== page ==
God the Spirit uses means and instruments. The ministry of Word and sacrament is a divinely instituted instrument of sanctification. Notice, however, what is the instrument of salvation: faith. God saves believers. Had Ursinus intended to teach salvation through faith and works, he should have written, “to save those who believe and obey” but he did not because, for Ursinus, faith was the alone instrument of salvation.

In Summa 269 he gave his students a diagnostic test to determine whether the ministers were preaching God’s Word faithfully:

269 Q And how can we be sure that the Word of God is being proclaimed by ministers?

A If they proclaim the teaching written in the books of the Old and New Testaments, and if what they say conforms to the articles of faith and the commands of God; in short, if they teach us to seek our complete salvation
in Christ alone.

Again, Ursinus wrote nothing about the instrumental role of good works. Studying God’s Word privately, he wrote, is “necessary for your salvation” (Q. 270). The force of this language, however, does not seem to be instrumental. It was analogous to that in 281 where he wrote about the use of the sacraments in the Christian life:

A Those who do not make use of the sacraments, when it is possible, show that they have no faith
and exclude themselves from the communion of saints and God’s covenant. Nevertheless the promise made to believers is valid for those deprived of the sacraments against their will.

Those who refuse the sacraments “show” that they do not believe. Here he was thinking of fruit and evidence and not of instruments (see also Minor Q. 55). This is the same language he used in Summa 123 where he wrote that being a member in the visible church is “necessary for all who will be saved.” Membership is not instrumental but it is necessary. Unlike some in the contemporary debates, Ursinus regularly distinguished between is, with, and through.

In Minor 19 he made it clear that not only is Christ the only Savior but it is those who believe who are saved:

19 Q Why do you call him “Jesus” meaning
“savior”?

A Because I am firmly persuaded that he alone by his merit and power is the author of perfect and eternal salvation for me and all who believe in him.

Had Ursinus wanted us to think that good works were co-instrumental in our salvation it is odd that he missed his opportunity to say so here. So too in Summa 135 where Jesus was said to be the Savior only of believers. Faith is always and only the instrument of salvation. In this connection Minor 52 speaks only of the instrumentality of faith in salvation.

Rather, consistently good works were said to be the result of salvation as in Summa 160:

160 Q Why does he call himself our God who brought Israel out of Egypt?

A First, so that we may be reminded that this alone is the true God who revealed himself from the beginning in the church by his sure Word and clear divine testimonies. Second, so that, considering that we are saved and set free from all evil by him, we may realize that we owe him thanks and obedience.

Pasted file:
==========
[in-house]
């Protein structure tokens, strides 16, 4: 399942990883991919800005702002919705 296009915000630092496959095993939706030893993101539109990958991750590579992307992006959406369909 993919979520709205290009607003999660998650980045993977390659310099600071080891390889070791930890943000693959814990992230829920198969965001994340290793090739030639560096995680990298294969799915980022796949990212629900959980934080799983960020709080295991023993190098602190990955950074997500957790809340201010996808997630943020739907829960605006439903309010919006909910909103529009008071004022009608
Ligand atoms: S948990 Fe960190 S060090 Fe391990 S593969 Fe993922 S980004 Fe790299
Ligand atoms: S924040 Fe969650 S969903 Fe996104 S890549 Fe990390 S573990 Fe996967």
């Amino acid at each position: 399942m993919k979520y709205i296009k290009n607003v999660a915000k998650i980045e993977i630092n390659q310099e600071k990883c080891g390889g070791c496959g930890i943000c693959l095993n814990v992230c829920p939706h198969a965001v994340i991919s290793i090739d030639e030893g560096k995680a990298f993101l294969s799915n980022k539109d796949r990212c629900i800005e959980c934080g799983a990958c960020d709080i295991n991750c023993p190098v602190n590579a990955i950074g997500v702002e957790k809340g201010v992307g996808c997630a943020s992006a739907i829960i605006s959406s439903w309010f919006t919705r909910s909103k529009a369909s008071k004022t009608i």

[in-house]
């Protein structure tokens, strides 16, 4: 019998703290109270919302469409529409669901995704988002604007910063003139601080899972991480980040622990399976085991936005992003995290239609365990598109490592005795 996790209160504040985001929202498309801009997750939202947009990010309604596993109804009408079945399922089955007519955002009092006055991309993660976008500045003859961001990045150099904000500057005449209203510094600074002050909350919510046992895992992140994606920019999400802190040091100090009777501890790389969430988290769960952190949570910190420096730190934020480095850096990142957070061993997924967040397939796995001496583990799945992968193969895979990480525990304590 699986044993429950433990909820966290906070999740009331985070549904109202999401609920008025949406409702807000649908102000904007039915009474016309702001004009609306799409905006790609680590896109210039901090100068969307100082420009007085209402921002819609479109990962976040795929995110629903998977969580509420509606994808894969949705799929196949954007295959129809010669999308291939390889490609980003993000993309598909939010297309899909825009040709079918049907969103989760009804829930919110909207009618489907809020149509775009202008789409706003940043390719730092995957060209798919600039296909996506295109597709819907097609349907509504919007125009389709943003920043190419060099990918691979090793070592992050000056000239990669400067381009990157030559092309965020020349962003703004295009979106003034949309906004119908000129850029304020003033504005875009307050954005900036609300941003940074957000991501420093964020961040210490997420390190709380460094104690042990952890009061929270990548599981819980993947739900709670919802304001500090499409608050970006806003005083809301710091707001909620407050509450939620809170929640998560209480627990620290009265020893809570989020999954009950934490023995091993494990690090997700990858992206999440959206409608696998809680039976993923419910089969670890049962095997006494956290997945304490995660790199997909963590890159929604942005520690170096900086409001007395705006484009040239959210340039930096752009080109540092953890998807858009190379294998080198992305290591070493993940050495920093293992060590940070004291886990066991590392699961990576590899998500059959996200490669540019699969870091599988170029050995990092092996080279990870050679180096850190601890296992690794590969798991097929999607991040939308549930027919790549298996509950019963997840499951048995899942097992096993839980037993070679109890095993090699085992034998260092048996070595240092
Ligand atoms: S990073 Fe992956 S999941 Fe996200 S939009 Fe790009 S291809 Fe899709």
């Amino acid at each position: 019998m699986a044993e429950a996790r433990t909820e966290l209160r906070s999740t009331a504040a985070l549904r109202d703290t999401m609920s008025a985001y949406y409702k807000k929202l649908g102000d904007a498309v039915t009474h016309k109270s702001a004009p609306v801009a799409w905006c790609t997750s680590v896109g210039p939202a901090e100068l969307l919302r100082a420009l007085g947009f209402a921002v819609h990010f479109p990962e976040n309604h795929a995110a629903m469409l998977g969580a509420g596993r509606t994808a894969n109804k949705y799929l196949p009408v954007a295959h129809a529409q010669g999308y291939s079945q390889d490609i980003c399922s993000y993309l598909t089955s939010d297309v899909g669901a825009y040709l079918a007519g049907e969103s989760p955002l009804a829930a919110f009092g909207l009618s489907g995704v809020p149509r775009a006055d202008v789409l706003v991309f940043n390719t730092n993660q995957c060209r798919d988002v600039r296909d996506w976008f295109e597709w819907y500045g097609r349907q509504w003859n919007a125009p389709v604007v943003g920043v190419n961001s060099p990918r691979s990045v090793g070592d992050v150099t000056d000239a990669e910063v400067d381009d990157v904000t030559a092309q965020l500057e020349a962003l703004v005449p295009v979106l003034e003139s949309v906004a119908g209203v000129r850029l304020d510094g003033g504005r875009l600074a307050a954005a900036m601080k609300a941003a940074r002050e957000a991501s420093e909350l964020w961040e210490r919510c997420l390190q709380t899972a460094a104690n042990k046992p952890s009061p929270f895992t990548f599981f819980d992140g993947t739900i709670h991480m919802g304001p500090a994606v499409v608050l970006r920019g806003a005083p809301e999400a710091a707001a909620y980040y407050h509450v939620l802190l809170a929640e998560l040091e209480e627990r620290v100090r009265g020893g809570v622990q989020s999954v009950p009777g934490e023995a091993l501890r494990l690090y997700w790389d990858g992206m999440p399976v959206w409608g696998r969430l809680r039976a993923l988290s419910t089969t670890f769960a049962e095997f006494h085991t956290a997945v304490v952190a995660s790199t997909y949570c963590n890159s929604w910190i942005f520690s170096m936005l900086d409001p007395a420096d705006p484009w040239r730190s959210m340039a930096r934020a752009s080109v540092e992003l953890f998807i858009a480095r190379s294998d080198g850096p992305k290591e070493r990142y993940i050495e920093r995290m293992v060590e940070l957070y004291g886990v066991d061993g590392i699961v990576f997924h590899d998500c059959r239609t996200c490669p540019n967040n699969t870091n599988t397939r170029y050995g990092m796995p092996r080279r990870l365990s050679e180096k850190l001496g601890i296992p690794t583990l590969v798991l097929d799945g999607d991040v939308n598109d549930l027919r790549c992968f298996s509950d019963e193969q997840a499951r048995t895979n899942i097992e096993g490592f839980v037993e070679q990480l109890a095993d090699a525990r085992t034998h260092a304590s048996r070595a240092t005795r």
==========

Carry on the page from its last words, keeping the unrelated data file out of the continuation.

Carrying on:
God is the Savior and believers are the saved. We respond with good works out of heartfelt gratitude. He taught this explicitly in Summa 214:

214 Q Since we are not made right with God by this obedience, why does he require it?

A First, so that we might give our thanks to him who has freely justified and saved us. Second, so that even in our reconciliation it will still be clear that God is an enemy of sin, since he receives in grace only those who repent.

For Ursinus, in his catechisms, salvation is a free gift, offered graciously and received through the sole instrument of faith. Works are the said to be the by product of true faith, to act as evidence of salvation given and received but there are nowhere said to function as co-instruments with faith nor is salvation ever structured in two stages, initial and final.

On Heidelberg Catechism 91
Above we considered the two catechisms Ursinus wrote in preparation for the drafting of the Heidelberg Catechism (1563). We saw that, though he taught both the necessity and even inevitability of good works issuing from new life and true faith as fruit and evidence of salvation, he did not distinguish two stages of salvation (initial and final) nor did he teach that good works are the instrument of final salvation. He certainly taught nothing about an “initial justification” sola gratia, sola fide and continuing or maintaining justification through good works.

Nevertheless, Ursinus’ career did not end in 1562. After the publication of the Heidelberg Catechism he was assigned by the Elector Palatinate, Frederick III, with explaining and defending the catechism in a series of lectures. They were later published as the Body of Orthodox Doctrine or Explication of the Catechism. He addressed the question of good works at length in his lectures on Heidelberg 91, which is in the beginning of the third part of the catechism. Remember, the catechism is in three parts: Guilt (law), Grace (Gospel), and Sanctification or Guilt, Grace, and Gratitude. The Heidelberg is a Protestant catechism, i.e., it distinguishes law and gospel and teaches justification and sanctification (salvation) sola gratia, sola fide. For Ursinus, becoming Reformed did not entail abandoning all he had learned from Melanchthon even if it did mean putting it in a somewhat different framework, namely the framework of the covenant of works made with Adam before the fall, in which Adam was under the law for glorification and the covenant of grace made with Adam, Noah, Abraham, Moses, and David after the fall in which believers are declared righteous and saved only on the basis of Christ’s righteousness imputed and received through faith alone.